Children of Crisis... Robert Coles


DURING THE 1960's American academic liberals underwent a painful and self-conscious transition, emerging from the quiescent fifties into a decade of constent social and political unrest--such development is telescoped in the career of Dr. Robert Coles. The atrophy of the Eisenhower years protected middle-class professionals such as Coles, who were training for their careers, from the agony of commitment Not least of Coles's surpassing talents has been his willingness during the last decade to redefine professional and private loyalties, and to reassess the traditional division of observation to personal involvement in the social sciences. Coles ranks with a tiny number of scholars who have been able to maintain their scholastic integrity while at the same time participating in social reform movements such as the civil rights and anti-poverty drives.

Two feats testify to his ability to straddle the gap in his profession between action and observation. Volumes 2 and 3 of Children of Crisis, his award-winning study of the 25 million Americans abandoned and misunderstood by the powerful and privileged in this nation, have just been released. Equally important, hundreds of migrant workers, mountaineers, slum dwellers, and sharecroppers recognize Coles and call him by his nickname. He has testified for them before Congressional subcommittees, doctored them, occasionally counselled them, and intervened as their intermediary in times of trouble.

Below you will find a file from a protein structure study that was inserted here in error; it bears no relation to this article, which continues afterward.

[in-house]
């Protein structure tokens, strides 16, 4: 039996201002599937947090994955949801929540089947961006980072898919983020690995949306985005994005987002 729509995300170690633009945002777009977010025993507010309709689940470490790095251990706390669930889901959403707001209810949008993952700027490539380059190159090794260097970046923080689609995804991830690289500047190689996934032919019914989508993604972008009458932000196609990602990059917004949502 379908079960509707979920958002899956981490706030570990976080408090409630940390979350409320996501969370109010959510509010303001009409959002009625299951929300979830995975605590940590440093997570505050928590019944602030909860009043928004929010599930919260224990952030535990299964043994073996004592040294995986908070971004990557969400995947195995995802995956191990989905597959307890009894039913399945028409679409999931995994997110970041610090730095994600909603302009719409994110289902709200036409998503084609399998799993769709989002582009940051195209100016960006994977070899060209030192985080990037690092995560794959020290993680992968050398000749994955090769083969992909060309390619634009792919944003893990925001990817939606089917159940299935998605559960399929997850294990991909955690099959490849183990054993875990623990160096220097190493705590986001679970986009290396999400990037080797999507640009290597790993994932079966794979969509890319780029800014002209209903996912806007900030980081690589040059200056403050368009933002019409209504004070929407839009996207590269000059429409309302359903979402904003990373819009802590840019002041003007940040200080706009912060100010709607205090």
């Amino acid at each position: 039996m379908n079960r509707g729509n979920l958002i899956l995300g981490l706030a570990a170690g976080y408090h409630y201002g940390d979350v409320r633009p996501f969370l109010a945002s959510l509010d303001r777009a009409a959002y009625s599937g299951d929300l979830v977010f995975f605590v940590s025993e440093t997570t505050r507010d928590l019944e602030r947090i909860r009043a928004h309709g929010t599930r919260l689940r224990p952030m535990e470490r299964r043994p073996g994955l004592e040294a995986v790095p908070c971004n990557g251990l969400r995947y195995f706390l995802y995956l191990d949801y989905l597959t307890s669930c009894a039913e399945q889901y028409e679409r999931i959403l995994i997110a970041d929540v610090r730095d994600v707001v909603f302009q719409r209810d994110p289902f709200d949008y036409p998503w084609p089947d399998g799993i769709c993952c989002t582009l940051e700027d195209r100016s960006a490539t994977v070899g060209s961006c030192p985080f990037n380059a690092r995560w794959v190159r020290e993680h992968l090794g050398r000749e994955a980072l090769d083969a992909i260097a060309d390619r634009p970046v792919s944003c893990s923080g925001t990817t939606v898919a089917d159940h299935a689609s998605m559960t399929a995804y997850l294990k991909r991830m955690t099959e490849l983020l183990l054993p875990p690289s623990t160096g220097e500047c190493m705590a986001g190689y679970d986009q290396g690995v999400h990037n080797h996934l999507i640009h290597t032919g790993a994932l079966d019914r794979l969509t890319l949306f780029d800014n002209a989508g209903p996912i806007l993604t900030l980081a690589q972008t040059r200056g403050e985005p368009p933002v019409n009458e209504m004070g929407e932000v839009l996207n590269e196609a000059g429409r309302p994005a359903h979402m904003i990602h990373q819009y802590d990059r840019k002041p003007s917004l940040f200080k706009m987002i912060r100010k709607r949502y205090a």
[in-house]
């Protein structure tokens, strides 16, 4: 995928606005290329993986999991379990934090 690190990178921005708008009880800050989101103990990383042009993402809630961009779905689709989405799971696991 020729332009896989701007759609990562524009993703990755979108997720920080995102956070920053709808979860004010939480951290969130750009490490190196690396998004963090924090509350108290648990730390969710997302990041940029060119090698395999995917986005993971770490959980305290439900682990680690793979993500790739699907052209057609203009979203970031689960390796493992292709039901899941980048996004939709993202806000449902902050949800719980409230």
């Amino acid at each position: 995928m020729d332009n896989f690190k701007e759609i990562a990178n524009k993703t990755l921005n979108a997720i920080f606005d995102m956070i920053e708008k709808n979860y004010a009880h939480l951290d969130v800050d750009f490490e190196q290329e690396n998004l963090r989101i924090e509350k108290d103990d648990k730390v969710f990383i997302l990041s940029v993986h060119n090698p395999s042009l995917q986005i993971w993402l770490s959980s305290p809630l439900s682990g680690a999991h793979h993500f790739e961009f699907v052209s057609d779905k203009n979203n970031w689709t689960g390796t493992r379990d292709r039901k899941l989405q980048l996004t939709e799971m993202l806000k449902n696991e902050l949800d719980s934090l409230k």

"Past mistakes" have made Coles leery of naive categorizations and label-prone ideologies when considering the complexity of the human mind and soul. He intends to, and does, disappoint and confuse audiences hungry for expedient clarifications, statistical analysis, and schematic theoretical conclusions.

Living for extended periods as the guest of migrant workers, black and white urban and rural poor, sharecrop farmers, mountaineers, and working-class whites taught Coles to respect their stature as dignified and resilient persons confronting the common dilemma of working out a suitable means of facing life's cruelties, inconsistencies, and ambiguities. He studies not only their problems, but their lives, in order to communicate both "what is strong as well as weak, what is sound as well as what ails, what may be struggling for expression in a person's life as well as what is lacking." To Coles, arrogance and jealous presumption are criminal. With a novelist's sensitivity to character and potential, he aims to "do justice to" his subject's indomitable courage to survive (in the words of one migrant wife: "The only thing we can decide, my daddy used to tell me, is whether we'll stay alive or whether we won't") to endure, and even, in some cases, to prevail against a fate of degradation and neglect. His work pries loose stereotypes by which we, in the position to affect relief, conveniently demean the poor and thereby free ourselves from guilt for their wretchedness.